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Henry Poole & Company (Savile Row) Ltd

2012 | International Trade
Henry Poole & Company (Savile Row) Ltd
15/16 Savile Row
London W1S 3PJ
Tel: +44 (0)207 734 5985
office@henrypoole.com
www.henrypoole.com

Henry Poole & Co was delighted and honoured to receive The Queen’s Award for Enterprise 2012 in International Trade, particularly in the year of Her Diamond Jubilee.

A London street which has achieved international fame is Savile Row, the heart of the English bespoke tailoring industry. Its fame can be traced back to the foundation in 1806 of the firm of Henry Poole & Co., who started this great tradition of British tailoring.

The rise of Savile Row began when James Poole came to London in 1806, from Shropshire, to open his first shop, a linen drapers, in Everett Street, Brunswick Square. Poole became a tailor by chance, for when Napoleon escaped from Elba he joined a Volunteer Corps whose members had to provide their own equipment. Unpractised in tailoring, James and his wife Mary cut and stitched his tunics so well that by the time of Waterloo, Poole was flooded with orders and set up as a military tailor. By 1822, he had opened an emporium in Regent Street and a year later made his headquarters at 4 Old Burlington Street, adjoining Savile Row. It was here that his son Henry, who inherited the business in 1846, was to achieve an even greater reputation, leaving an indelible mark on British bespoke tailoring, and starting the long tradition of the Savile Row suit.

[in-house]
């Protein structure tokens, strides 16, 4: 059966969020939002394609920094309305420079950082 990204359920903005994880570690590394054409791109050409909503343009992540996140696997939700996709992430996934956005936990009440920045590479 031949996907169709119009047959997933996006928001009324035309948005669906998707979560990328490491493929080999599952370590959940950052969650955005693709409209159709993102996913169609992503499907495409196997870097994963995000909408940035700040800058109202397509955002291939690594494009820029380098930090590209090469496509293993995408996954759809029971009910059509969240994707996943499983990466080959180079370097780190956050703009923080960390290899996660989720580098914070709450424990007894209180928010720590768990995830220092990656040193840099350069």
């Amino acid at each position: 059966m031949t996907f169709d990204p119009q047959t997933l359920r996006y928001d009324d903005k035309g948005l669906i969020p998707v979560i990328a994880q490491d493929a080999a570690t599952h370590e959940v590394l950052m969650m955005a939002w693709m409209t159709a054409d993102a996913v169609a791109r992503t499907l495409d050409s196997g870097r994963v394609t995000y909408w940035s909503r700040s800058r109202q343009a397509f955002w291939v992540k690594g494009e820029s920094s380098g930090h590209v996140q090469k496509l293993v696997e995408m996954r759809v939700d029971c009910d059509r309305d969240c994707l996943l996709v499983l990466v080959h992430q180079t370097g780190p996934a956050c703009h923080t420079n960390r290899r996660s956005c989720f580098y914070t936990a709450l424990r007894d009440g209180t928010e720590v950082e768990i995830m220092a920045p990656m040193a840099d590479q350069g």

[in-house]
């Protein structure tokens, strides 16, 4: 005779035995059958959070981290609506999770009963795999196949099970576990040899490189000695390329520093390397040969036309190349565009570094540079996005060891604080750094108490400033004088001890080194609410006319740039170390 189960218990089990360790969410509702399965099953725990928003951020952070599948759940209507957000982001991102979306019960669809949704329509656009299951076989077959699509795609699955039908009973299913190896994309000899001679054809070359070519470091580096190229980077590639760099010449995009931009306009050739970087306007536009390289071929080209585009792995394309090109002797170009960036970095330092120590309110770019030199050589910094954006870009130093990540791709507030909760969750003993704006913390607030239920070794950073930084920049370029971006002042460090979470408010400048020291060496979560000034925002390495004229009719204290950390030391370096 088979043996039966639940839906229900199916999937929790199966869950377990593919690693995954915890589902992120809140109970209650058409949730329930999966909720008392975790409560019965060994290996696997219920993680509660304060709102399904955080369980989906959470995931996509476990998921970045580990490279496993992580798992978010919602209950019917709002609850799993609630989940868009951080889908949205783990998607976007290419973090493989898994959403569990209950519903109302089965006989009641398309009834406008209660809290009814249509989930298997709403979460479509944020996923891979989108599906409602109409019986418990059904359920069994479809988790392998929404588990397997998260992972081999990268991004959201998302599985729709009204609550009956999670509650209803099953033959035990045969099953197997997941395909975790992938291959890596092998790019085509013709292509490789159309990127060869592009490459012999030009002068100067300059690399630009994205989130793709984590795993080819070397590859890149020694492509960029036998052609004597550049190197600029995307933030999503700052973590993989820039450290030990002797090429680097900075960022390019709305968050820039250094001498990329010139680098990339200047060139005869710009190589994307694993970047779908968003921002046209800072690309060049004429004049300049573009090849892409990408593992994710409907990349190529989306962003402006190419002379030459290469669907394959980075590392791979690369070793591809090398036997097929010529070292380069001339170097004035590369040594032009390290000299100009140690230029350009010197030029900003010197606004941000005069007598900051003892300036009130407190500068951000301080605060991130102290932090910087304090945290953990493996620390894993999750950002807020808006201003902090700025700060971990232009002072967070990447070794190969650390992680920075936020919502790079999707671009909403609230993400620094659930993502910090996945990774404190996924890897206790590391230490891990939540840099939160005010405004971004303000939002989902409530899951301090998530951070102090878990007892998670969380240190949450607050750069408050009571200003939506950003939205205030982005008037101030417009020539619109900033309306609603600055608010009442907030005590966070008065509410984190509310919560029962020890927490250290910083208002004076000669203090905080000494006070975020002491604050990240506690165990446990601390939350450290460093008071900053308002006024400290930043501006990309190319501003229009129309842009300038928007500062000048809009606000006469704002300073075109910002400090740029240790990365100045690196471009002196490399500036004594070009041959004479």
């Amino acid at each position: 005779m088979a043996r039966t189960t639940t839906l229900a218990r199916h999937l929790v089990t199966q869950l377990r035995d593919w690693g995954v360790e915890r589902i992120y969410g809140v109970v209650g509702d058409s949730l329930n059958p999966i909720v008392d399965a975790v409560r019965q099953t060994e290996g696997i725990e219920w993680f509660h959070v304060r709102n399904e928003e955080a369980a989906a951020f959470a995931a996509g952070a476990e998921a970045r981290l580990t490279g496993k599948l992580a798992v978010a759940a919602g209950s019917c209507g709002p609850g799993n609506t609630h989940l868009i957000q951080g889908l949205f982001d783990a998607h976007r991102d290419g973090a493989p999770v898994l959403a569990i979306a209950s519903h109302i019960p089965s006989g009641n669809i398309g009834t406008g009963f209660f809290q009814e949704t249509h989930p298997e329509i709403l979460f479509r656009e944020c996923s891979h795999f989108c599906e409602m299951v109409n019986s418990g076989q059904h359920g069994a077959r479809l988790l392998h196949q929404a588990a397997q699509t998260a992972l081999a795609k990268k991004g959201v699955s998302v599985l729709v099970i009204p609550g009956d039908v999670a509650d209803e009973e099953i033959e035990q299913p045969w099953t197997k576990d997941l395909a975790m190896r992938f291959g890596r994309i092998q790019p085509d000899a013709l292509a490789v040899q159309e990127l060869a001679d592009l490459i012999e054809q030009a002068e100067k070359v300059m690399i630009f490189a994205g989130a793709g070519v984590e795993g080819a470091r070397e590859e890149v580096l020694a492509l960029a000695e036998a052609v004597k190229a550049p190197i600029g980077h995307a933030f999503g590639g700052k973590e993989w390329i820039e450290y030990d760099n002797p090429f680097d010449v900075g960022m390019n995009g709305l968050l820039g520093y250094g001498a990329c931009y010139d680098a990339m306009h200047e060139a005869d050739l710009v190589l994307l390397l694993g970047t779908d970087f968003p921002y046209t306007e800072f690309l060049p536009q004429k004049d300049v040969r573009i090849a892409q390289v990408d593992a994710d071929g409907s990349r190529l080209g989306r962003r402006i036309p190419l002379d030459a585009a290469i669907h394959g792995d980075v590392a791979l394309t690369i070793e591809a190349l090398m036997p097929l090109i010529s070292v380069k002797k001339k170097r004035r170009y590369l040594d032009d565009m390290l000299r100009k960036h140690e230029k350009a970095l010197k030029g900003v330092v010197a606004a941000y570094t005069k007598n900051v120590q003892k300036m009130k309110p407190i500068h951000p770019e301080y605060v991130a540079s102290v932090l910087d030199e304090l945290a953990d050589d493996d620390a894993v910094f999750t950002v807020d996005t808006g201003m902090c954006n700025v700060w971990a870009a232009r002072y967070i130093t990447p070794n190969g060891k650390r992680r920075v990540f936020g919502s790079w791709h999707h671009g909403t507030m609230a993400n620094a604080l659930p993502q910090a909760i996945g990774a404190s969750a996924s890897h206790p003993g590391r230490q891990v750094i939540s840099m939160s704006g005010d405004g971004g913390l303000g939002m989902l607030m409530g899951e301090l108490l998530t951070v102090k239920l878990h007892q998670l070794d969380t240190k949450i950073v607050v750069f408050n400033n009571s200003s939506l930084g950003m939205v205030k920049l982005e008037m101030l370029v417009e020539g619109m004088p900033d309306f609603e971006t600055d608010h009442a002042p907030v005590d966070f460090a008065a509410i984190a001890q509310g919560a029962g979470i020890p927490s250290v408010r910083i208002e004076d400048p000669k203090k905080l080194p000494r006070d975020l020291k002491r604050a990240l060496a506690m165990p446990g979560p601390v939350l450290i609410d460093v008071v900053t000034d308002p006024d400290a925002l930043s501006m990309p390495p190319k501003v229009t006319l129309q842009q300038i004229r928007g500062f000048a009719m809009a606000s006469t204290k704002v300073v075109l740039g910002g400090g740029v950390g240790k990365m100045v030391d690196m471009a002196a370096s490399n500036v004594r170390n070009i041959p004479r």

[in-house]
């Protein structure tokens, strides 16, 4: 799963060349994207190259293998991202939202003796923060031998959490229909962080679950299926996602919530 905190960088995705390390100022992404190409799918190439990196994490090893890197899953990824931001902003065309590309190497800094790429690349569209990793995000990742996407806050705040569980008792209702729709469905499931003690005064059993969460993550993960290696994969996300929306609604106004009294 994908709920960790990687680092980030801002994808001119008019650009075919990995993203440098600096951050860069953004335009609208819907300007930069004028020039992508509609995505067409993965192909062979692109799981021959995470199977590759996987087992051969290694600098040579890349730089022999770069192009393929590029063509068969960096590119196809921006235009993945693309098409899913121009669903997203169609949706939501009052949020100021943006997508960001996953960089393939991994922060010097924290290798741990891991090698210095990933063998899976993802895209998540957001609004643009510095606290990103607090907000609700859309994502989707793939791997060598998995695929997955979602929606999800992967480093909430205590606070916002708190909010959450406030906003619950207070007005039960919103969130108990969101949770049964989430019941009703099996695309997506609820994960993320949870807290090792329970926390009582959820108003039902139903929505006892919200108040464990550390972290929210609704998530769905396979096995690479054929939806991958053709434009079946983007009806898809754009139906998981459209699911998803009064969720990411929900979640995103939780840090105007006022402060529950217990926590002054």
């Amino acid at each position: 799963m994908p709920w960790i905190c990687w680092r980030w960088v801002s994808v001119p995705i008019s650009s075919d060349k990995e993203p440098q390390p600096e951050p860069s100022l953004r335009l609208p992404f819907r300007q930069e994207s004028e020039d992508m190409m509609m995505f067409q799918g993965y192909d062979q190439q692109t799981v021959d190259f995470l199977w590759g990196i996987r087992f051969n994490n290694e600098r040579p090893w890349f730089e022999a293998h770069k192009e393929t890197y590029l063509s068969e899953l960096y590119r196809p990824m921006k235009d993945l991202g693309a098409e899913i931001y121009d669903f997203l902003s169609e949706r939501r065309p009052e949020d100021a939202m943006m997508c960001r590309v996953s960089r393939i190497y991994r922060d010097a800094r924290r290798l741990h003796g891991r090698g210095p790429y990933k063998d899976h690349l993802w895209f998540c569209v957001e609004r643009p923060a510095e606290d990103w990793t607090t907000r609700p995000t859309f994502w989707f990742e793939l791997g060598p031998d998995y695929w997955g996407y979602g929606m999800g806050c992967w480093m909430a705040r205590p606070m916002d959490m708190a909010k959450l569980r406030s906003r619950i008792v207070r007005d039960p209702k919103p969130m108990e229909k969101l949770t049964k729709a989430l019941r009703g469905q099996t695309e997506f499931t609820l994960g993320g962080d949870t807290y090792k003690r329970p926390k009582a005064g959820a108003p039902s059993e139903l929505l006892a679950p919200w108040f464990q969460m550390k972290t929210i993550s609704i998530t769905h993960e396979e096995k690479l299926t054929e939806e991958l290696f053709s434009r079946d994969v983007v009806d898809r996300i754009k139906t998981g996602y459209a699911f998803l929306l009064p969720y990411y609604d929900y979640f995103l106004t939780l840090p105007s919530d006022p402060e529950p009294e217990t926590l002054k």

With “Old Pooley’s” death in 1876, his cousin Samuel Cundey took over. By now the firm had nearly every European crowned head on its books as well as Eastern potentates eager to adopt Western fashion. The premises in Savile Row were enlarged, civil tailoring now took precedence over the hunting and military modes of Henry’s day and the foundation of the company’s present thriving export business began when branches were opened in Paris, Vienna and Berlin.

By the early 1900s, Henry Poole was the largest establishment of its type in the world, employing 300 tailors and cutters.

Today, a Henry Poole customer is just as concerned about the quality of his garments, but usually has much less time than his predecessor for fittings. Although aristocrats still follow the tradition of their forefathers and continue to patronise Pooles, the clientele now includes international businessmen from the USA, Europe, the Middle East and Japan. In fact, a visitor to Savile Row would see customers from many walks of life whose faces would be familiar from the press and television. However, there is a tradition that the name of a gentleman’s tailor is as confidential as the name of his doctor.

Pooles have always been eminent as tailors to overseas clients and this tradition is maintained. Quarterly journeys are made to the United States, covering ten cities between New York and San Francisco. In addition, frequent visits are undertaken by senior cutters for France, Belgium, German, Switzerland and Austria.

Since 1964, Pooles have worked under a franchise arrangement with several department stores in Japan and recently opened three shops in China.

In 1869 Queen Victoria granted a Royal Warrant to the Company for making liveries for Buckingham Palace and the Royal Mews. This honour has been continued to this day with a Royal Warrant to Her Majesty Queen Elizabeth II.

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